Instead of giving the person’s opinion all the power, you decide to first ask yourself if you agree. Are you getting fat? If not, then this comment is completely meaningless and silly. The person was mistaken, as well as very rude.
If however, you agree, and in fact you have gained some weight lately, you can ask yourself if you agree with the implied meaning, that it’s a bad thing to get or be fat, or that gaining weight is shameful, bad, gross and wrong? If not, then the comment again becomes meaningless.
If not, however, you can move on to option #3 and begin feeling bad about yourself immediately.
Notice that you get two chances to disagree here, once with the comment/opinion itself, and once with the meaning or associated bias the person has attached to that comment/opinion.
The key to not giving people’s opinions power over you is to remember that you always have the right to disagree with someone’s opinions.
If one person thinks I look sexy, and I don’t agree, that’s no problem. We can both hold our opinions. Likewise, if someone thinks I look ugly and I don’t agree, that’s not a problem either. We can both have our opinions. I don’t need to change their opinion for mine to be true for me.
This is true whether someone makes an actual comment, or just thinks something judgmental (a major fear for many of my clients).
That said, remember that if someone actually says something rude to you, we have every right to point that out and establish a boundary. No matter what the context, it is always rude to comment on someone’s body, and I’m a big believer in making other people feel the rudeness and discomfort that their comments create, instead of holding all that discomfort inside.
It’s not our job to keep a rude person from feeling rude. They did the rude thing, they should feel uncomfortable, not me.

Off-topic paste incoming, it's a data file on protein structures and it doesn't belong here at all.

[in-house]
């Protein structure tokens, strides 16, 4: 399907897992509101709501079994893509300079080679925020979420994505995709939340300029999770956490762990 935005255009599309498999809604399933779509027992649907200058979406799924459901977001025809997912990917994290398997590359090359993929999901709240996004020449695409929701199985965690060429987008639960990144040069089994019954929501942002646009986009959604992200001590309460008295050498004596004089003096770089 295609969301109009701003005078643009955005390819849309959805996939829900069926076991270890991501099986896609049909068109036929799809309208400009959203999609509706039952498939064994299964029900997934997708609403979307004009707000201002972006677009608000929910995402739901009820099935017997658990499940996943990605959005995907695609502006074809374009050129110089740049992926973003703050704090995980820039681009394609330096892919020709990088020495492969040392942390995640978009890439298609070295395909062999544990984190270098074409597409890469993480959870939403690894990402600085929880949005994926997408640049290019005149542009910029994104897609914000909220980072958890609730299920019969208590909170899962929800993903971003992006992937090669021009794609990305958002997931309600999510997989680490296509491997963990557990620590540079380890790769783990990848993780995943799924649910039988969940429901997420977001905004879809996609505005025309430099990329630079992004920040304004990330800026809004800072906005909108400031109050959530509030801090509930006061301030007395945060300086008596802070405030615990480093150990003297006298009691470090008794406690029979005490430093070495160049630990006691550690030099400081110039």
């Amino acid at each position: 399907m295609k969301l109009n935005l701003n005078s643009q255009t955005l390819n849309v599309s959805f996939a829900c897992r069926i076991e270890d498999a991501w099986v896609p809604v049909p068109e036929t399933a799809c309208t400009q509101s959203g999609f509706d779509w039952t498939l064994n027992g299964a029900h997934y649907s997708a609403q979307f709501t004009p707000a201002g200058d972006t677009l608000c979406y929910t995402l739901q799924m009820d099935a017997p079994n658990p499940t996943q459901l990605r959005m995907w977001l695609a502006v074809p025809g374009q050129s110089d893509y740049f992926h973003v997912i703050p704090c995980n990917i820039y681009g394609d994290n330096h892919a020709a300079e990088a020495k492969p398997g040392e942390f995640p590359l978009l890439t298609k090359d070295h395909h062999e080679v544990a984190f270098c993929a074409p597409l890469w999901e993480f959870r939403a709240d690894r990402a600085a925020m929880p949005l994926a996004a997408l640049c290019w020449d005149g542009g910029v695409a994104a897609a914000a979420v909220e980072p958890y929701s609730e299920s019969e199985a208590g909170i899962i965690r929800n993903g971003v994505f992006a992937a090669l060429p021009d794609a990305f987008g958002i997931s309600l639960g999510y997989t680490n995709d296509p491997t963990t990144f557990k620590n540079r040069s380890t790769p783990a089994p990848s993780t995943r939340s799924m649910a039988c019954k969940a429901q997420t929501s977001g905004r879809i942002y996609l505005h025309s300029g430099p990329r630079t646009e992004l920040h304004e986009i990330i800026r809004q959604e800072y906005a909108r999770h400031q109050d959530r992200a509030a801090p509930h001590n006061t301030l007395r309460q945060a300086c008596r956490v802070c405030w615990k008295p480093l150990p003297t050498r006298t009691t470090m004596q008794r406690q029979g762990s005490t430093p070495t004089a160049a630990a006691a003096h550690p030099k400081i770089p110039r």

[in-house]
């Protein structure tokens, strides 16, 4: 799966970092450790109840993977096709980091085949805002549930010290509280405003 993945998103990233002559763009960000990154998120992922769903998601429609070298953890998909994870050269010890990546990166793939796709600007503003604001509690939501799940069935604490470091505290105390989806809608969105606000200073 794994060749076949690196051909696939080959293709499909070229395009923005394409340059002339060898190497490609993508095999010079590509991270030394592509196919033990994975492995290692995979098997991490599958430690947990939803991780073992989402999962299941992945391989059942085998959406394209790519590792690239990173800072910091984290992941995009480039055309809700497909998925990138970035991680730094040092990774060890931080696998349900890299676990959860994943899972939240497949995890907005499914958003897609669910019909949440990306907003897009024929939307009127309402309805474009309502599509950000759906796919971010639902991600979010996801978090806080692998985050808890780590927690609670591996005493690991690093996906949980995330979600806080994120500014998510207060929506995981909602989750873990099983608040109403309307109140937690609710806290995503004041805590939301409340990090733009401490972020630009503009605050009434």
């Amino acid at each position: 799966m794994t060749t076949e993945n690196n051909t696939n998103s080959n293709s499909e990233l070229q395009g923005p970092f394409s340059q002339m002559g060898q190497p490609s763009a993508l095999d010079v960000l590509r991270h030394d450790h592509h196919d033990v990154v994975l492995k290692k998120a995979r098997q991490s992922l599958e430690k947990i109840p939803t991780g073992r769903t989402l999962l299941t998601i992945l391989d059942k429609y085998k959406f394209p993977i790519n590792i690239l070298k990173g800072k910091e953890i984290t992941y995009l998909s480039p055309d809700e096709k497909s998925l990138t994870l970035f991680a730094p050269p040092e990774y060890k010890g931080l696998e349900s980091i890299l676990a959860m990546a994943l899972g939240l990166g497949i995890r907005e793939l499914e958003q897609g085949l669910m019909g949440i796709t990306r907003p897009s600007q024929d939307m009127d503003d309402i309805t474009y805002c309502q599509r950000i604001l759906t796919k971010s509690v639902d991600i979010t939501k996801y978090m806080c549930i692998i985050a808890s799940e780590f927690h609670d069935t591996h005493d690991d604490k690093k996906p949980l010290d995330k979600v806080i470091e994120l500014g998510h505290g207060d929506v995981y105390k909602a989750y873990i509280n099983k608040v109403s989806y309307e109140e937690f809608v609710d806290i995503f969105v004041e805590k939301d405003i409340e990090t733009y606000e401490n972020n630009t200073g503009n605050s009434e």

For example, recently a stranger in a coffee shop made a joke about how I could “get away with” eating the cookie I ordered because I’m “such a skinny mini.” I responded with “so you think only thin people deserve to eat cookies?” I didn’t smile. She laughed nervously. It was extremely uncomfortable. I loved it.
Speak up and let the person know that their comment was inappropriate, hurtful, rude, or unacceptable. Let them know you don’t agree, instead of holding their opinion as if it’s meaningful. Ask them what they meant, and force them to explain or clarify their biases. Set a boundary. Don’t smile.
Note that this article isn’t about “how to stop caring what people think of you/your body,” because that might not be possible. It’s more about how to change your relationship to other people’s opinions– instead of viewing them as facts or instructions for you, let their opinions simply be irrelevant data about the other person.
It’s also important to note that it’s ok for this to be hurtful or uncomfortable– being judged feels bad for the same reason rejection feels bad. But feeling bad is not the same thing as the statement being true, or you needing to do something to fix it.